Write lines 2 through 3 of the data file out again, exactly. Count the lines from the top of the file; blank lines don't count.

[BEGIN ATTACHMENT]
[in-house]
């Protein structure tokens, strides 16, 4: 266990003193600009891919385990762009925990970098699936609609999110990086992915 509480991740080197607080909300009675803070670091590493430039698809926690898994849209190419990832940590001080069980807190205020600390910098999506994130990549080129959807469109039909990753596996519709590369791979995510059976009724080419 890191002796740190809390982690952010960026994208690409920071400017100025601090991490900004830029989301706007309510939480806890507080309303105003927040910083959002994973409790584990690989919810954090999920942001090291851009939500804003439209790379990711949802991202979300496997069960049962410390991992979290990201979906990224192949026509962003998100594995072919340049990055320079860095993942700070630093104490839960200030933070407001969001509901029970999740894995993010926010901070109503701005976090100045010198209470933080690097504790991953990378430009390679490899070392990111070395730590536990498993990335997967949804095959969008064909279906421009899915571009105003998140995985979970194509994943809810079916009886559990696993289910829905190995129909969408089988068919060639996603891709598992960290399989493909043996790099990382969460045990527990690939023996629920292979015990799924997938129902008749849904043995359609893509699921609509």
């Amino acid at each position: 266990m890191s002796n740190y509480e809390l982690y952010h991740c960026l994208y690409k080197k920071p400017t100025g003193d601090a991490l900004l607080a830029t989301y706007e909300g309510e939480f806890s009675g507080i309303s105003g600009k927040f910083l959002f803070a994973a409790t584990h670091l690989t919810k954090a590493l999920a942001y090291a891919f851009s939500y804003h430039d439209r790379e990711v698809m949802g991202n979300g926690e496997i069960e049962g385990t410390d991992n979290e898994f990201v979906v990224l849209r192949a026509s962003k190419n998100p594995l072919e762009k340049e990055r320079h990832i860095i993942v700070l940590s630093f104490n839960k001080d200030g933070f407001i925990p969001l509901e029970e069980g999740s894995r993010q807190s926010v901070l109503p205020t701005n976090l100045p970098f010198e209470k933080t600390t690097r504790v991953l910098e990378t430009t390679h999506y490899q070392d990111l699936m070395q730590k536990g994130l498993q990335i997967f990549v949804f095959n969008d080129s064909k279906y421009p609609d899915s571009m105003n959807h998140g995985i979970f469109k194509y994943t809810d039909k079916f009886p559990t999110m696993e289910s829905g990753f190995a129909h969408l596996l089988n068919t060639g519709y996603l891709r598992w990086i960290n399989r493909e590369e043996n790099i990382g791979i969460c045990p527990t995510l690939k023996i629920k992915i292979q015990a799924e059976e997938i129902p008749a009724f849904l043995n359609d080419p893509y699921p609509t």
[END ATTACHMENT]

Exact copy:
């Protein structure tokens, strides 16, 4: 266990003193600009891919385990762009925990970098699936609609999110990086992915 509480991740080197607080909300009675803070670091590493430039698809926690898994849209190419990832940590001080069980807190205020600390910098999506994130990549080129959807469109039909990753596996519709590369791979995510059976009724080419 890191002796740190809390982690952010960026994208690409920071400017100025601090991490900004830029989301706007309510939480806890507080309303105003927040910083959002994973409790584990690989919810954090999920942001090291851009939500804003439209790379990711949802991202979300496997069960049962410390991992979290990201979906990224192949026509962003998100594995072919340049990055320079860095993942700070630093104490839960200030933070407001969001509901029970999740894995993010926010901070109503701005976090100045010198209470933080690097504790991953990378430009390679490899070392990111070395730590536990498993990335997967949804095959969008064909279906421009899915571009105003998140995985979970194509994943809810079916009886559990696993289910829905190995129909969408089988068919060639996603891709598992960290399989493909043996790099990382969460045990527990690939023996629920292979015990799924997938129902008749849904043995359609893509699921609509």
């Amino acid at each position: 266990m890191s002796n740190y509480e809390l982690y952010h991740c960026l994208y690409k080197k920071p400017t100025g003193d601090a991490l900004l607080a830029t989301y706007e909300g309510e939480f806890s009675g507080i309303s105003g600009k927040f910083l959002f803070a994973a409790t584990h670091l690989t919810k954090a590493l999920a942001y090291a891919f851009s939500y804003h430039d439209r790379e990711v698809m949802g991202n979300g926690e496997i069960e049962g385990t410390d991992n979290e898994f990201v979906v990224l849209r192949a026509s962003k190419n998100p594995l072919e762009k340049e990055r320079h990832i860095i993942v700070l940590s630093f104490n839960k001080d200030g933070f407001i925990p969001l509901e029970e069980g999740s894995r993010q807190s926010v901070l109503p205020t701005n976090l100045p970098f010198e209470k933080t600390t690097r504790v991953l910098e990378t430009t390679h999506y490899q070392d990111l699936m070395q730590k536990g994130l498993q990335i997967f990549v949804f095959n969008d080129s064909k279906y421009p609609d899915s571009m105003n959807h998140g995985i979970f469109k194509y994943t809810d039909k079916f009886p559990t999110m696993e289910s829905g990753f190995a129909h969408l596996l089988n068919t060639g519709y996603l891709r598992w990086i960290n399989r493909e590369e043996n790099i990382g791979i969460c045990p527990t995510l690939k023996i629920k992915i292979q015990a799924e059976e997938i129902p008749a009724f849904l043995n359609d080419p893509y699921p609509t």